Moghimi said the need for a grade separated crossing over the tracks came through loud and clear in the comments.
"It's the number one priority for us to make sure that it's a grade separated crossing over the railroad. To not do that would make the project less desirable as a community investment," Moghimi said. "We've already talked to the railroad to alleviate some of their concerns and everybody's on board with the idea of going over or under the tracks."
Concerns about noise and traffic impacts on the Sunflower retirement community and Twin Peaks Elementary School near Twin Peaks road also registered in the comments.
Rick Lesko, superintendent of the Marana Unified School District, said the pace of growth in south Marana probably made increased traffic near the Twin Peaks school a foregone conclusion.
"We're working with the town of Marana and I don't have any great concerns. I think the interchange will be well designed and it will probably move traffic through there more smoothly. The traffic (around Twin Peaks Elementary School) is probably inevitable and I don't think it will have any adverse effects. Having another interchange would be helpful, particularly when you look at the long-range plans in the area," Lesko said in an interview last week.
Barb Fisher, president of the Sunflower Community Association, said some residents have expressed concerns to her and she expects the homeowners association will soon be discussing the matter.
"I know our homeowners are concerned, particularly those whose homes back up to Twin Peaks, but we haven't been working with the town yet," Fisher said in a phone interview.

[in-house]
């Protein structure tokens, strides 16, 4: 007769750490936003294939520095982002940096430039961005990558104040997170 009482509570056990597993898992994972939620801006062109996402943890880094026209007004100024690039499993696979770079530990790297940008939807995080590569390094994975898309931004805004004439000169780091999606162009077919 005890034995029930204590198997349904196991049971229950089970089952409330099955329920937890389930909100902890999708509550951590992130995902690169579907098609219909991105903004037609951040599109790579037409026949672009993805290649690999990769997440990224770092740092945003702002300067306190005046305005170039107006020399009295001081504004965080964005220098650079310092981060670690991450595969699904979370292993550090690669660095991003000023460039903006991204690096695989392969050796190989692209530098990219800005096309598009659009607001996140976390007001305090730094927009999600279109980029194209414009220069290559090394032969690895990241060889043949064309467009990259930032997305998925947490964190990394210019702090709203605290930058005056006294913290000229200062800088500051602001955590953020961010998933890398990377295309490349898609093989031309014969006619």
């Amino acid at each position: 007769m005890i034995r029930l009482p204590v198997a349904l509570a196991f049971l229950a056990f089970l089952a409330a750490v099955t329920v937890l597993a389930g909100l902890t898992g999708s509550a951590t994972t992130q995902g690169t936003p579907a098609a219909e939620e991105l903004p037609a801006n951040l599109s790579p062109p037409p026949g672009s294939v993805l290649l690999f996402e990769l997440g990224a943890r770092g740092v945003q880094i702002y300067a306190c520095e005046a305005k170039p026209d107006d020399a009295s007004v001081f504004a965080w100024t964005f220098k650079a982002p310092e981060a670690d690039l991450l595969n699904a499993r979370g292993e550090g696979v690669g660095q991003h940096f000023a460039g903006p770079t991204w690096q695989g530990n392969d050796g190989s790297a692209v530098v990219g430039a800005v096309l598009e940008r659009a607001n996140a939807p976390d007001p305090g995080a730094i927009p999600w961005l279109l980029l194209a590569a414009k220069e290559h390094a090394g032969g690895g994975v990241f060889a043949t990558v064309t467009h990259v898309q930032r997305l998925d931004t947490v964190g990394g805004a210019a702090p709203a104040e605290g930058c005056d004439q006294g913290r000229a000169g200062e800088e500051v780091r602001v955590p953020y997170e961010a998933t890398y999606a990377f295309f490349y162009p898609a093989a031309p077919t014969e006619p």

Moghimi stressed the project was just beginning to be designed and noise and traffic impacts will be taken into consideration.
Although most of the comments were supportive of the project, a handful of respondents were dubious. One writer compared it to the Marana town council's 1999 approval of the 1,875-home Continental Reserve subdivision that many residents of Continental Ranch objected to because they feared it would worsen traffic conditions in the area.
"The town of Marana will do what they want regardless of the input from the people at the open house (very much like the meetings regarding the development at Continental Reserve, where not one citizen was in favor of the development.) It really is very much a waste of our citizen's time to come to any meetings. The board has their own agenda and the invitations to any meetings are an insult," the person wrote.
Moghimi said all of the comments garnered from the open house will be addressed point by point in a response report that the town is preparing.
"We want to address all the comments that are being raised and where its feasible, we'll take the comments and incorporate them into the design. It's important to us that we have the community's input and support for the project," Moghimi said.
The response report is expected to be completed by the next open house for the project which is scheduled for April, but may be held sooner, Moghimi said.